Some of the leading contemporary illustrators and cartoonists demonstrate their passion for the history of painting. The exhibition presents iconic works from the history of art and the Telefónica Collection as interpreted by numerous cartoonists.
Art in the comic is an exhibition in which some of the leading illustrators and cartoonists demonstrate their passion for the history of painting. The exhibition will present iconic works from the history of art as interpreted by numerous cartoonists, initiatives by museums based around comics and an initiative of the Telefónica Foundation aimed at reinterpreting its artistic collection in vignettes.
The exhibition brings together work from the masters of European comics such as Milo Manara, Enki Bilal, Catherine Meurisse, David Prudhomme, Bernard Yslaire and Marc-Antoine Mathieu. It also includes a broader group of Spanish artists such as Santiago García, Javier Olivares, Ana Galvañ, Mamen Moreu, Miguel Gallardo, Sergio Bleda, Paco Roca, Rubén Pellejero, Juan Díaz Canales, Enrique Ventura, Joan Boix, Fidel Martínez, Brais Rodríguez and Malagón, amongst many others. Together with all of them, there are also American authors including Juan Giménez, Arthur Suydam, Jorge Zentner and Patricio Clarey.
The comic infiltrates the museum
The great centres of art have become aware of the importance of the comic. In 2005, Fabrice Douar, editor at the Louvre, and Sébastien Gnaedig, editorial director of Futuropolis, created a collection of comics in which the museum itself and its art collections formed the central thread of the narrative. These albums were drawn and written by some of the most important figures in the Franco-Belgian and Japanese comic world.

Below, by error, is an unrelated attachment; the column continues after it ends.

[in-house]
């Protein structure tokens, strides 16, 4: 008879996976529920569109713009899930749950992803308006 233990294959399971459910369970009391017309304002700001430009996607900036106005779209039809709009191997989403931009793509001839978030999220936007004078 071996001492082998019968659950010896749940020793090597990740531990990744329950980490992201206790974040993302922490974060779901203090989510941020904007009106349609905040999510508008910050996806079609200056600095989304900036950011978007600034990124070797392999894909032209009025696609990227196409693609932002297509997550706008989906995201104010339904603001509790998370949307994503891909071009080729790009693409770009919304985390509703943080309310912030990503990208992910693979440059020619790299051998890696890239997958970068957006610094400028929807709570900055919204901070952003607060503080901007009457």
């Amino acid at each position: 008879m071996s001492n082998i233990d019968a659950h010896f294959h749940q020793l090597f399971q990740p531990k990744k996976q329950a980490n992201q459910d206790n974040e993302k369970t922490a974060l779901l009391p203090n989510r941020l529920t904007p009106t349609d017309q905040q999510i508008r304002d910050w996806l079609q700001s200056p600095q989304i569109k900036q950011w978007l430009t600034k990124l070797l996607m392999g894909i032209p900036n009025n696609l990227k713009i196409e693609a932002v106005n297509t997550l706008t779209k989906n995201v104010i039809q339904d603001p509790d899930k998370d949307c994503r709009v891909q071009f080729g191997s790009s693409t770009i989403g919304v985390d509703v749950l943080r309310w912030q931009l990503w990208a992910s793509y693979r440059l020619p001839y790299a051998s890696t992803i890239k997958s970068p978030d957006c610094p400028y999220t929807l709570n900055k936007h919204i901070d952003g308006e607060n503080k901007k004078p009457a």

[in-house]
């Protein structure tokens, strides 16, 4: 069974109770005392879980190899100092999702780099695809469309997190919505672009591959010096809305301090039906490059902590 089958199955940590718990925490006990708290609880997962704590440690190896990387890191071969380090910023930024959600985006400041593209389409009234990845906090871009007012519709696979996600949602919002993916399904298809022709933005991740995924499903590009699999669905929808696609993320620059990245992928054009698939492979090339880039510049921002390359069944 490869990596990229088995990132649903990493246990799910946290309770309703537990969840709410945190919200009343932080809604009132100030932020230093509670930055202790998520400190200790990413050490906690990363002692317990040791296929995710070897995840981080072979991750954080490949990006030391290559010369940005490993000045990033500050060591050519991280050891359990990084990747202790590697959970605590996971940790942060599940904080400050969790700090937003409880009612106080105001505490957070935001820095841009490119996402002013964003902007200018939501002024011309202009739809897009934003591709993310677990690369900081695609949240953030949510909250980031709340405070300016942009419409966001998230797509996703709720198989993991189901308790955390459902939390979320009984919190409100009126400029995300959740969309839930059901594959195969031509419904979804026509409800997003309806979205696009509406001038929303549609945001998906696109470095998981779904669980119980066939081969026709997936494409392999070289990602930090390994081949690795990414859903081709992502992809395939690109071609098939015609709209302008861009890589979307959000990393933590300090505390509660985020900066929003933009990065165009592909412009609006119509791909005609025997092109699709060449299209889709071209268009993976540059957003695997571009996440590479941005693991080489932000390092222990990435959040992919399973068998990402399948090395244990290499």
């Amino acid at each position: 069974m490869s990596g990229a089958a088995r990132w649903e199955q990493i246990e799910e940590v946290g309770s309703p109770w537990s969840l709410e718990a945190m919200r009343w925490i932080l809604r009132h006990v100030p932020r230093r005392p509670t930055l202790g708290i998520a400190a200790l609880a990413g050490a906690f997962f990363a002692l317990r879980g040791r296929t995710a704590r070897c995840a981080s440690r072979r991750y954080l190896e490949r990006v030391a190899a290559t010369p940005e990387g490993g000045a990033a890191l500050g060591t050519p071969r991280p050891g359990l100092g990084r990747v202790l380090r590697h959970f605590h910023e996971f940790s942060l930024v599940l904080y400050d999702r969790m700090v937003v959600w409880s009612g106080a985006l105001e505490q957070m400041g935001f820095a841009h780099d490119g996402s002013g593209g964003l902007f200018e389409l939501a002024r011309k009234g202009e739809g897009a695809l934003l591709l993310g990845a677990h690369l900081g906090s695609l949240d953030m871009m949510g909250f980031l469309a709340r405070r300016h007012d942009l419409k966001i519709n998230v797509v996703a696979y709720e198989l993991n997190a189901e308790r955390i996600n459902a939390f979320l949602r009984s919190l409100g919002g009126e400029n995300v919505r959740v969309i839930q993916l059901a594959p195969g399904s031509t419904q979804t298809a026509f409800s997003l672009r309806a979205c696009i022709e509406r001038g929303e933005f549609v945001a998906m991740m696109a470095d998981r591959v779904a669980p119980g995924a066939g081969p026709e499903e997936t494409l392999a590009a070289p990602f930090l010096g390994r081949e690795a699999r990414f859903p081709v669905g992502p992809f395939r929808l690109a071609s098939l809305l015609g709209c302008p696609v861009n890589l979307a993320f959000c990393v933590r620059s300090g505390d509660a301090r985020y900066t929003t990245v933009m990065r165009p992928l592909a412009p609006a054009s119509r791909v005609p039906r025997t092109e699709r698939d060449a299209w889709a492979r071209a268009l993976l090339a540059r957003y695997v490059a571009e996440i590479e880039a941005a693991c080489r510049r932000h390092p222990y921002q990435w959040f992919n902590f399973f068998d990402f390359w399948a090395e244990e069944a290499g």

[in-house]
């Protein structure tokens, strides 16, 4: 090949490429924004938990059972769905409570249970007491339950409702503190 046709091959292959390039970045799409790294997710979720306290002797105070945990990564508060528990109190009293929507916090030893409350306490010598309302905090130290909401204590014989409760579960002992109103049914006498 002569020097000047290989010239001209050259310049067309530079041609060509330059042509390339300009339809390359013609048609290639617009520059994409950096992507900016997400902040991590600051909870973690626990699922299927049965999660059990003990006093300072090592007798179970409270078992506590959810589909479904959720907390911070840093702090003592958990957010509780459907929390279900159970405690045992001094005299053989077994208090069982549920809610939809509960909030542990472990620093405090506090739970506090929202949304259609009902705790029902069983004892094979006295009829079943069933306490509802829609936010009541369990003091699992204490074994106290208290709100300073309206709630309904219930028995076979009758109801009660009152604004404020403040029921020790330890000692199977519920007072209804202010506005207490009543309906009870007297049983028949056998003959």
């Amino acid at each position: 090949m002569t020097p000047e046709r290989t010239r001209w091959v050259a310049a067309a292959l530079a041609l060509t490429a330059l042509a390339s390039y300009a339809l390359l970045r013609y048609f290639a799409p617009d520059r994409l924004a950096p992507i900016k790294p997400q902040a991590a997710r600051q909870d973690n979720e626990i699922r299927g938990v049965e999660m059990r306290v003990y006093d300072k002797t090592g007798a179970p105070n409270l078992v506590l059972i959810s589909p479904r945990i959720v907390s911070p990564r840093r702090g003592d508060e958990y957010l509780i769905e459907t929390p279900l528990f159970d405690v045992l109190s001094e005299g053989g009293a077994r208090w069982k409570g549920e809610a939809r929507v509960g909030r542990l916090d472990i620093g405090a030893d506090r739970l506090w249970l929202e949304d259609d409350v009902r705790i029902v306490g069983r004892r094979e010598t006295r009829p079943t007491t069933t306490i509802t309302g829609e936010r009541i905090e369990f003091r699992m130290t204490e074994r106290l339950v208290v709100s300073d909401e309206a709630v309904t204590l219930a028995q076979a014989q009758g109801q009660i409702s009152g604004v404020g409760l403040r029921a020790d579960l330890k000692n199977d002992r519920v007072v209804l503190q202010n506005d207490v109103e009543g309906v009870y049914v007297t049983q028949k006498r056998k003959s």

In 2009, this initiative would result in the exhibition Le Louvre invite la bande dessinée (The Louvre welcomes comics), by which France’s premier museum opened its doors to display the work of the artists who participated in this collection. In 2012, a new exhibition of comics showed the originals of the album Les Fantômes du Louvre (The Ghosts of the Louvre) by Enki Bilal. The artist took photos in the rooms of the museum, drew 22 ghostly figures on top of them and imagined stories linked to the paintings they were admiring.
This initiative inspired other museums who understood the narrative possibilities of the comic. In 2014, the Musée d’Orsay, in collaboration with the publisher Futuropolis, created its own collection of comics set in the mythical train station and its art collections. To date, two albums have appeared drawn by Catherine Meurisse and Manuele Fior.
Comics arrived in Spanish museums in 2014 with the album Mitos del Pop (Pop Legends) by Miguel Ángel Martin, commissioned by the Thyssen-Bornemisza Museum in Madrid as a complement to the eponymous exhibition devoted to Pop Art.